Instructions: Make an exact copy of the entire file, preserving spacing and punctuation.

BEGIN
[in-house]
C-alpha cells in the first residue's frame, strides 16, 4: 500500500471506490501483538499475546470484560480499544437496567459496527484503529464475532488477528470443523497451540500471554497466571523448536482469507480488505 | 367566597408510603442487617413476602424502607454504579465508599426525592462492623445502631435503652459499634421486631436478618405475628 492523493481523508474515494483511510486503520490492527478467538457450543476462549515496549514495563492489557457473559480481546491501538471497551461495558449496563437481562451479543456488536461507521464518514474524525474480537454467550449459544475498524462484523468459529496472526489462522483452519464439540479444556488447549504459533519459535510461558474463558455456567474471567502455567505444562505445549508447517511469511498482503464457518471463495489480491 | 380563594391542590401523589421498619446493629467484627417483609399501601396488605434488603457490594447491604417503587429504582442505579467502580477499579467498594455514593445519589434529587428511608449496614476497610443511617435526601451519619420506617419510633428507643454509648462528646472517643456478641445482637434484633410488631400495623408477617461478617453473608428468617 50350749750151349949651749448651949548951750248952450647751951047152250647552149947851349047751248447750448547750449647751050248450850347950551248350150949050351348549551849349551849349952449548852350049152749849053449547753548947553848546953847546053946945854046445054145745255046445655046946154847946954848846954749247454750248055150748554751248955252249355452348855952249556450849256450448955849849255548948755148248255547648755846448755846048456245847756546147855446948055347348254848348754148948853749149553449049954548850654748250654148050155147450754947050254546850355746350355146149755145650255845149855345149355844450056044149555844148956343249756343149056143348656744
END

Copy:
[in-house]
C-alpha cells in the first residue's frame, strides 16, 4: 500500500471506490501483538499475546470484560480499544437496567459496527484503529464475532488477528470443523497451540500471554497466571523448536482469507480488505 | 367566597408510603442487617413476602424502607454504579465508599426525592462492623445502631435503652459499634421486631436478618405475628 492523493481523508474515494483511510486503520490492527478467538457450543476462549515496549514495563492489557457473559480481546491501538471497551461495558449496563437481562451479543456488536461507521464518514474524525474480537454467550449459544475498524462484523468459529496472526489462522483452519464439540479444556488447549504459533519459535510461558474463558455456567474471567502455567505444562505445549508447517511469511498482503464457518471463495489480491 | 380563594391542590401523589421498619446493629467484627417483609399501601396488605434488603457490594447491604417503587429504582442505579467502580477499579467498594455514593445519589434529587428511608449496614476497610443511617435526601451519619420506617419510633428507643454509648462528646472517643456478641445482637434484633410488631400495623408477617461478617453473608428468617 50350749750151349949651749448651949548951750248952450647751951047152250647552149947851349047751248447750448547750449647751050248450850347950551248350150949050351348549551849349551849349952449548852350049152749849053449547753548947553848546953847546053946945854046445054145745255046445655046946154847946954848846954749247454750248055150748554751248955252249355452348855952249556450849256450448955849849255548948755148248255547648755846448755846048456245847756546147855446948055347348254848348754148948853749149553449049954548850654748250654148050155147450754947050254546850355746350355146149755145650255845149855345149355844450056044149555844148956343249756343149056143348656744